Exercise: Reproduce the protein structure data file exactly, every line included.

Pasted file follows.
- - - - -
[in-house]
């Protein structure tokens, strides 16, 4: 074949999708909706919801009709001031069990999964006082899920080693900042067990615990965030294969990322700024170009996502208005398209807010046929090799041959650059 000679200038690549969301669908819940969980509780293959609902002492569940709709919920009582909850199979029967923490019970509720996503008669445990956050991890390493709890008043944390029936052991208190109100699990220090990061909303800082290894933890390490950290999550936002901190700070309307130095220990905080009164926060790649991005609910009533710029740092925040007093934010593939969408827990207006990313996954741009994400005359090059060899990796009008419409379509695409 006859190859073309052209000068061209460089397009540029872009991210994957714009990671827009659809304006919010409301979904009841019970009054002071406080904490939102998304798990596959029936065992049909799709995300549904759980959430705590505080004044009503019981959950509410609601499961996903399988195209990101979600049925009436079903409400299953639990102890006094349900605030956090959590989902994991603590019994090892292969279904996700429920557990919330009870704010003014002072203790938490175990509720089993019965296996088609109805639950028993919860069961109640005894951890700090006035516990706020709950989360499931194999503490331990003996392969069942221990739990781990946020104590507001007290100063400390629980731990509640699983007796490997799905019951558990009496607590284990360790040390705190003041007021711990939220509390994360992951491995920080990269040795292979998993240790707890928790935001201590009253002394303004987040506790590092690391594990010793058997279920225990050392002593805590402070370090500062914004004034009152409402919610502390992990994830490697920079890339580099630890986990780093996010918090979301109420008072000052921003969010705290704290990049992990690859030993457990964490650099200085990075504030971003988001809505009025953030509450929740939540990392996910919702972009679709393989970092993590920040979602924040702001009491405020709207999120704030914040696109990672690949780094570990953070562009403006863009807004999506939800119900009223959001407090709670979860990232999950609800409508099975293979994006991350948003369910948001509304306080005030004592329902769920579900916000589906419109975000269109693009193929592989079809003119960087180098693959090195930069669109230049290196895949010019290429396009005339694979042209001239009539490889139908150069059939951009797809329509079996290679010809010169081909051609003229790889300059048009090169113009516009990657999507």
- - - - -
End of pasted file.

[in-house]
């Protein structure tokens, strides 16, 4: 074949999708909706919801009709001031069990999964006082899920080693900042067990615990965030294969990322700024170009996502208005398209807010046929090799041959650059 000679200038690549969301669908819940969980509780293959609902002492569940709709919920009582909850199979029967923490019970509720996503008669445990956050991890390493709890008043944390029936052991208190109100699990220090990061909303800082290894933890390490950290999550936002901190700070309307130095220990905080009164926060790649991005609910009533710029740092925040007093934010593939969408827990207006990313996954741009994400005359090059060899990796009008419409379509695409 006859190859073309052209000068061209460089397009540029872009991210994957714009990671827009659809304006919010409301979904009841019970009054002071406080904490939102998304798990596959029936065992049909799709995300549904759980959430705590505080004044009503019981959950509410609601499961996903399988195209990101979600049925009436079903409400299953639990102890006094349900605030956090959590989902994991603590019994090892292969279904996700429920557990919330009870704010003014002072203790938490175990509720089993019965296996088609109805639950028993919860069961109640005894951890700090006035516990706020709950989360499931194999503490331990003996392969069942221990739990781990946020104590507001007290100063400390629980731990509640699983007796490997799905019951558990009496607590284990360790040390705190003041007021711990939220509390994360992951491995920080990269040795292979998993240790707890928790935001201590009253002394303004987040506790590092690391594990010793058997279920225990050392002593805590402070370090500062914004004034009152409402919610502390992990994830490697920079890339580099630890986990780093996010918090979301109420008072000052921003969010705290704290990049992990690859030993457990964490650099200085990075504030971003988001809505009025953030509450929740939540990392996910919702972009679709393989970092993590920040979602924040702001009491405020709207999120704030914040696109990672690949780094570990953070562009403006863009807004999506939800119900009223959001407090709670979860990232999950609800409508099975293979994006991350948003369910948001509304306080005030004592329902769920579900916000589906419109975000269109693009193929592989079809003119960087180098693959090195930069669109230049290196895949010019290429396009005339694979042209001239009539490889139908150069059939951009797809329509079996290679010809010169081909051609003229790889300059048009090169113009516009990657999507």